GREENVILLE – The contemplative Order of Poor Clares is giving thanks for a $250,000 grant it received from the National Religious Retirement Office. The grant will assist in the order’s efforts to relocate and build a new monastery.
“We have worked very hard to plan for our future living space that is in keeping with God’s plan for our life of prayer,” said Sister Carolyn Forgette, abbess of the cloistered order.
The Poor Clares received the check from the National Religious Retirement Office during a ceremony April 25 in the chapel of the current monastery at 1916 N. Pleasantburg Drive in Greenville.
The NRRO, together with the U.S. Conference of Catholic Bishops, sponsors a collection of funds in parishes in dioceses throughout the United States each December. The organization uses the funds to award cash grants to religious communities who have members who are 65 and older. Selection is based on financial responsibility and eldercare issues that include visits of the applicants’ facilities.
The Poor Clares’ monastery is in an area with traffic congestion – not the best location for the contemplative religious order – and has hallways that are especially difficult for wheelchairs to maneuver in, said Don Kilburg, a member of Prince of Peace Church in Taylors who is a supporter of the order.
The sisters are hoping to build a handicap-accessible monastery on 15 acres of property in northern Greenville County on McCauley Road. The architectural drawings have been completed; relocation and construction are estimated to cost about $5 million.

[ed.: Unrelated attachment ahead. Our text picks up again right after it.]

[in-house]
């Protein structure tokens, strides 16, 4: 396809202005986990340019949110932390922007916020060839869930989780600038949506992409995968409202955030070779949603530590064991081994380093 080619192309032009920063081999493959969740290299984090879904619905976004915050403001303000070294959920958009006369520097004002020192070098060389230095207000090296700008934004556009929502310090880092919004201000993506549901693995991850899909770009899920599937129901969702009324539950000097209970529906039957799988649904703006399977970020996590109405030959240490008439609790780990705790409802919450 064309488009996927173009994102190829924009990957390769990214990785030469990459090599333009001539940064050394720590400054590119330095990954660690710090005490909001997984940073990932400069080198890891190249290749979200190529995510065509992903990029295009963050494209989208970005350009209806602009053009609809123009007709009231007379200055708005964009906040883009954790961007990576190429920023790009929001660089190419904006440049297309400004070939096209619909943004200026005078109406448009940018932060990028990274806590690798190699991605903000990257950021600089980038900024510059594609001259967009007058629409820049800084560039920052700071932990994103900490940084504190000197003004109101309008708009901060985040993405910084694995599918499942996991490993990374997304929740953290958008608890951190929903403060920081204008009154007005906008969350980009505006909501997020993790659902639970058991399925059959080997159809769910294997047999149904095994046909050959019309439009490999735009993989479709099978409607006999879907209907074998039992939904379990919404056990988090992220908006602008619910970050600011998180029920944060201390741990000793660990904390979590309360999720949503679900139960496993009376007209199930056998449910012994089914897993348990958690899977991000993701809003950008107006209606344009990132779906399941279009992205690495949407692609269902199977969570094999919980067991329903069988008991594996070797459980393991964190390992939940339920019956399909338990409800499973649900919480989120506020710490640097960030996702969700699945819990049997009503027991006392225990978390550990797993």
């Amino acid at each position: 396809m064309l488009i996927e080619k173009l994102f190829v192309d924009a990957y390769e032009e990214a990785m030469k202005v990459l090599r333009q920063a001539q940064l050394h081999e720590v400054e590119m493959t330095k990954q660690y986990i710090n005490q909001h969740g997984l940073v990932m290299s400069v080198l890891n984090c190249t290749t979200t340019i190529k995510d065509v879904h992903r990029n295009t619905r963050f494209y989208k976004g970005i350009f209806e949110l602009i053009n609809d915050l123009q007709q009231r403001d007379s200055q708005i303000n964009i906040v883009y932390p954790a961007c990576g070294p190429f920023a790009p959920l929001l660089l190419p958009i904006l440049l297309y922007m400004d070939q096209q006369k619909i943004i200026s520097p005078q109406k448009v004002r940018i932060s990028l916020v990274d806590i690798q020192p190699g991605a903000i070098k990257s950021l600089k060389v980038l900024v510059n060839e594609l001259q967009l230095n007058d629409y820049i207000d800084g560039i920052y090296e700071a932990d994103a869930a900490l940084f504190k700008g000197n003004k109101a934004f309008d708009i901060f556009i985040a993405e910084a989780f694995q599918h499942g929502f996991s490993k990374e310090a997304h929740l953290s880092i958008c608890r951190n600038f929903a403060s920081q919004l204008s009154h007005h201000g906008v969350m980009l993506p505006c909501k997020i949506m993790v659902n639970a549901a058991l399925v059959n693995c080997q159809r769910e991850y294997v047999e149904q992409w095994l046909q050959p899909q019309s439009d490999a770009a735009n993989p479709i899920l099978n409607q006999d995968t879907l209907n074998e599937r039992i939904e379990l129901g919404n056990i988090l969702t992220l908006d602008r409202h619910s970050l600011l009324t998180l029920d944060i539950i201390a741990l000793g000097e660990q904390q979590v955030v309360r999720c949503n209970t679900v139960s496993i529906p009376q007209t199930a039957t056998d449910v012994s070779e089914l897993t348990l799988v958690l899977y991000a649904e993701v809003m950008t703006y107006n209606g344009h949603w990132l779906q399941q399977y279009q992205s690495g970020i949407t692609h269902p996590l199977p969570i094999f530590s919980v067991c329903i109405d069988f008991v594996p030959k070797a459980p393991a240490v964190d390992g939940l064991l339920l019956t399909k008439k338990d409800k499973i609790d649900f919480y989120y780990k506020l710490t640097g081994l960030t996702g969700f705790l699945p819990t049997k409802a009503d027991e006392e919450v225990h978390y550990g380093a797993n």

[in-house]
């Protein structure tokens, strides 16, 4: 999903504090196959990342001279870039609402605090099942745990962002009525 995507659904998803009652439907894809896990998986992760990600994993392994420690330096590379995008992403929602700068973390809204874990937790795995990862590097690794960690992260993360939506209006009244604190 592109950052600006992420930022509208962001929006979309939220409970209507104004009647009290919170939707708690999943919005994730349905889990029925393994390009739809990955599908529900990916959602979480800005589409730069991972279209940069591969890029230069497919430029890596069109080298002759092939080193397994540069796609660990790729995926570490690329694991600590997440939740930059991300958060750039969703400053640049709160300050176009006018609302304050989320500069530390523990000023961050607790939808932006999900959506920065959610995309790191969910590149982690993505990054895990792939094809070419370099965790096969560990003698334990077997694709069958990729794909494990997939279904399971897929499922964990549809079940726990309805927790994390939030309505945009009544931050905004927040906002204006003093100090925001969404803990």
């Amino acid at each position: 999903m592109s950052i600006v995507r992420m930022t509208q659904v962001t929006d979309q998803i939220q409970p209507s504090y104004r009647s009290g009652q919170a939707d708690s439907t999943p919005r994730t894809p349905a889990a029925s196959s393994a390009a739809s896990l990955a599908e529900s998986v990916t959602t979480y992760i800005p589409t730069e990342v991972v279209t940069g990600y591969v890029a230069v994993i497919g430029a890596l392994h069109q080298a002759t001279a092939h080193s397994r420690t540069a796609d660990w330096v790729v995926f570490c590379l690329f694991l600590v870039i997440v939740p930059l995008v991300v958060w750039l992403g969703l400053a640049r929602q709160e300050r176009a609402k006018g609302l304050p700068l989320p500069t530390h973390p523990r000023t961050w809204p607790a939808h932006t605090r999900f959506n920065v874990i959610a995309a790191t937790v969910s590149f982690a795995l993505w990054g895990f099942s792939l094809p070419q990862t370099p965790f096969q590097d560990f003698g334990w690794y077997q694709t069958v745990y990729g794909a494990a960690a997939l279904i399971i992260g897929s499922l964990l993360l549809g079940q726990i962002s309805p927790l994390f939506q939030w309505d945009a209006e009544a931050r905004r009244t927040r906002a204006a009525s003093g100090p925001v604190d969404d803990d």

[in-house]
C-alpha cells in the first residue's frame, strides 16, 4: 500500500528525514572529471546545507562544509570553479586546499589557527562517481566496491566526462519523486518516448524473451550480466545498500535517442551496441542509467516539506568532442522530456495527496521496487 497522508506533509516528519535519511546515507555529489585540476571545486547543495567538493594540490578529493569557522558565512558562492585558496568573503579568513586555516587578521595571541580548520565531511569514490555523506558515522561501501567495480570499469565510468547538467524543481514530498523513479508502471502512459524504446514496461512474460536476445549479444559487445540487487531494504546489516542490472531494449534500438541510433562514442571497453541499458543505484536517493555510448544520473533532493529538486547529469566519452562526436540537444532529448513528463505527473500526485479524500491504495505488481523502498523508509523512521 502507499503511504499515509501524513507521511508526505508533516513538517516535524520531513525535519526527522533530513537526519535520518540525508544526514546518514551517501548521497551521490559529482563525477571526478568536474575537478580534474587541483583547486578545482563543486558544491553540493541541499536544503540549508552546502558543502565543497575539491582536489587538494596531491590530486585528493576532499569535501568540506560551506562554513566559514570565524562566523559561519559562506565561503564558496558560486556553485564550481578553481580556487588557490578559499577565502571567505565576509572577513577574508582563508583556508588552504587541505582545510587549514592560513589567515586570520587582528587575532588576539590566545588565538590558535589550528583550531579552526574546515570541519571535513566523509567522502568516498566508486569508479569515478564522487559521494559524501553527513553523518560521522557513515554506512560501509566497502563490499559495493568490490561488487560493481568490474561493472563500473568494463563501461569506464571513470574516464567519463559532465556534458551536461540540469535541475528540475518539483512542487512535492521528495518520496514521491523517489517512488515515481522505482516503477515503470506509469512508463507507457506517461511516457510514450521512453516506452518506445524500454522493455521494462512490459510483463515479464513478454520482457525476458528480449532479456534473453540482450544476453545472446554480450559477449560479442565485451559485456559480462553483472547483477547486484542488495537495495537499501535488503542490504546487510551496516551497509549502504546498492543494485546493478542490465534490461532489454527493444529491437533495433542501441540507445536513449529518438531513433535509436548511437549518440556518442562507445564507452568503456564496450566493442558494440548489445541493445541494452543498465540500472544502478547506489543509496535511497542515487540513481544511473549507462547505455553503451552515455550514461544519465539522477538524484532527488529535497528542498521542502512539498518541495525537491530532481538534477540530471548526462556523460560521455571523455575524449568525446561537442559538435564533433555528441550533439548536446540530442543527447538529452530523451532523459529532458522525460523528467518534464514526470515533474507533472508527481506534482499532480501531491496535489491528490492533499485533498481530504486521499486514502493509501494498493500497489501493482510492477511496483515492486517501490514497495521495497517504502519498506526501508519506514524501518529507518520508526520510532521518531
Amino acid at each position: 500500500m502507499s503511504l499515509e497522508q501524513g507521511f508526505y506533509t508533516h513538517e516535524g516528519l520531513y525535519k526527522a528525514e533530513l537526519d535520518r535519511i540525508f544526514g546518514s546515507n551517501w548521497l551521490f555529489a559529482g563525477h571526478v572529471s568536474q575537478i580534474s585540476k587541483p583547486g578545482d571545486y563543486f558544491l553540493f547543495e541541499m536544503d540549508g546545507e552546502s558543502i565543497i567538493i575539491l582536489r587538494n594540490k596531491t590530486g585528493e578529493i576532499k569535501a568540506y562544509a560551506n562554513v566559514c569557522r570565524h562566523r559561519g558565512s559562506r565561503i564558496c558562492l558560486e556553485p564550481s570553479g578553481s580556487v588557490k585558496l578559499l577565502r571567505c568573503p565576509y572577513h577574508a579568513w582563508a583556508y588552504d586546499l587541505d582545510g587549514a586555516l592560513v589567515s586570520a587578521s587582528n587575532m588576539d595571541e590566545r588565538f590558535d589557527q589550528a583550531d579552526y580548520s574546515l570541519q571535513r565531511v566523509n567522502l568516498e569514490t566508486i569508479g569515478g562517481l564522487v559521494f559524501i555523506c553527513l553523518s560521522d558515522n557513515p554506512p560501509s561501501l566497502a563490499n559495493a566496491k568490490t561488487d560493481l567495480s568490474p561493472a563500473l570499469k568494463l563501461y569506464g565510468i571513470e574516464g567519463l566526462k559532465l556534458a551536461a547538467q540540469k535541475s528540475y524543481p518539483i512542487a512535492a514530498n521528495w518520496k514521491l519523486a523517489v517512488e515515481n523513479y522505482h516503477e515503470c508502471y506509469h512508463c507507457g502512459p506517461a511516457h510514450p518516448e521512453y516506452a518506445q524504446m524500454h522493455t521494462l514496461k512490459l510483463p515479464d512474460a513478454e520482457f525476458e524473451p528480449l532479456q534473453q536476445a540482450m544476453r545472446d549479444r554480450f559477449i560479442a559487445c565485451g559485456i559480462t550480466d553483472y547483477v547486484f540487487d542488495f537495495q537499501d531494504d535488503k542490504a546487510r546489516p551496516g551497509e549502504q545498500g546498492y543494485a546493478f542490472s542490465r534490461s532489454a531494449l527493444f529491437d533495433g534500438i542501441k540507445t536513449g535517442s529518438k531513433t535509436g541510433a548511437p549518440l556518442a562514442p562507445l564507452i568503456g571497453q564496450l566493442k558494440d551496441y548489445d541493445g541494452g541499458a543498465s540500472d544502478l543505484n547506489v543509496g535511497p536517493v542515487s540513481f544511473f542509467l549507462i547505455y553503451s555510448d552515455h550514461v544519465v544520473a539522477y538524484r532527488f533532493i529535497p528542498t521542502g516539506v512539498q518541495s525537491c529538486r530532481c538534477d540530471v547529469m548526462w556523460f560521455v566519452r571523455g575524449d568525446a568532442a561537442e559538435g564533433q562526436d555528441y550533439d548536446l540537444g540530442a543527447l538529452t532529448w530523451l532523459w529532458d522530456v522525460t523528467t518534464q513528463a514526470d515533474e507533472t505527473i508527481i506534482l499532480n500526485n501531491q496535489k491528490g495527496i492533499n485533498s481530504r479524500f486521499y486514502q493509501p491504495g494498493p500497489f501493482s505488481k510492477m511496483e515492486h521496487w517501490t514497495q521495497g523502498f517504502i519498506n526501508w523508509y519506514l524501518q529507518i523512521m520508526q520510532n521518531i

The NRRO, in giving the grant to the Poor Clares, recognized that the order is planning ahead to build a monastery to meet the needs of their elderly members.
“The donors to the Retirement Fund for Religious give their money to help religious communities deal with the fact that their Social Security benefits are about one-third of what other Americans receive, and to address issues specific to aging and eldercare,” Ginny Cunningham, communications director for NRRO, said in a statement.
The sisters are self-sufficient and live a very simple life centered on prayer, Kilburg said.
A lot of discernment and consultation with groups, such as one from Clemson University, has aided the order in deciding to leave their aging living quarters, he said. The monastery was built about 50 years ago, and the infrastructure is in need of a lot of renovation and repair. Kilburg said that the cost of relocating is about the same as renovating.
“They have found a beautiful spot north of Travelers Rest,” he said.
The Poor Clare nuns hope to raise the rest of the money for their new home from private donors. Donations and money that the sisters earn for distributing altar breads provide for their living expenses.